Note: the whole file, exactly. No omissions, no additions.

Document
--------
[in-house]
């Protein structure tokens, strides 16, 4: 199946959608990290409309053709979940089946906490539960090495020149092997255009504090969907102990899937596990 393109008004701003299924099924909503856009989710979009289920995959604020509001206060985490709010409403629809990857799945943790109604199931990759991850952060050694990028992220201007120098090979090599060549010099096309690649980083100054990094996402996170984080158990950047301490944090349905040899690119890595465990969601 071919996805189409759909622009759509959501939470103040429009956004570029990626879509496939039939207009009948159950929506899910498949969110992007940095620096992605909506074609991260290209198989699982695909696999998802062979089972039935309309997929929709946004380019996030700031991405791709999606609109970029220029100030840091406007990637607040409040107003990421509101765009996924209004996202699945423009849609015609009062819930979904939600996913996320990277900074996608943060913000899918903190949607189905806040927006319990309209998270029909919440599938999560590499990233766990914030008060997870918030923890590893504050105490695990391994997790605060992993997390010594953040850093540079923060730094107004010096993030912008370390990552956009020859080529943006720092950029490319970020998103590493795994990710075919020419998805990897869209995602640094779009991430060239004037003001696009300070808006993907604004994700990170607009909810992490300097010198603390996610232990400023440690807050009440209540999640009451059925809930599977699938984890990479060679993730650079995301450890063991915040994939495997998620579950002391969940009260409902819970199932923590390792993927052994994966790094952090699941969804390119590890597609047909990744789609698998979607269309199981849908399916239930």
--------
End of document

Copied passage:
[in-house]
């Protein structure tokens, strides 16, 4: 199946959608990290409309053709979940089946906490539960090495020149092997255009504090969907102990899937596990 393109008004701003299924099924909503856009989710979009289920995959604020509001206060985490709010409403629809990857799945943790109604199931990759991850952060050694990028992220201007120098090979090599060549010099096309690649980083100054990094996402996170984080158990950047301490944090349905040899690119890595465990969601 071919996805189409759909622009759509959501939470103040429009956004570029990626879509496939039939207009009948159950929506899910498949969110992007940095620096992605909506074609991260290209198989699982695909696999998802062979089972039935309309997929929709946004380019996030700031991405791709999606609109970029220029100030840091406007990637607040409040107003990421509101765009996924209004996202699945423009849609015609009062819930979904939600996913996320990277900074996608943060913000899918903190949607189905806040927006319990309209998270029909919440599938999560590499990233766990914030008060997870918030923890590893504050105490695990391994997790605060992993997390010594953040850093540079923060730094107004010096993030912008370390990552956009020859080529943006720092950029490319970020998103590493795994990710075919020419998805990897869209995602640094779009991430060239004037003001696009300070808006993907604004994700990170607009909810992490300097010198603390996610232990400023440690807050009440209540999640009451059925809930599977699938984890990479060679993730650079995301450890063991915040994939495997998620579950002391969940009260409902819970199932923590390792993927052994994966790094952090699941969804390119590890597609047909990744789609698998979607269309199981849908399916239930």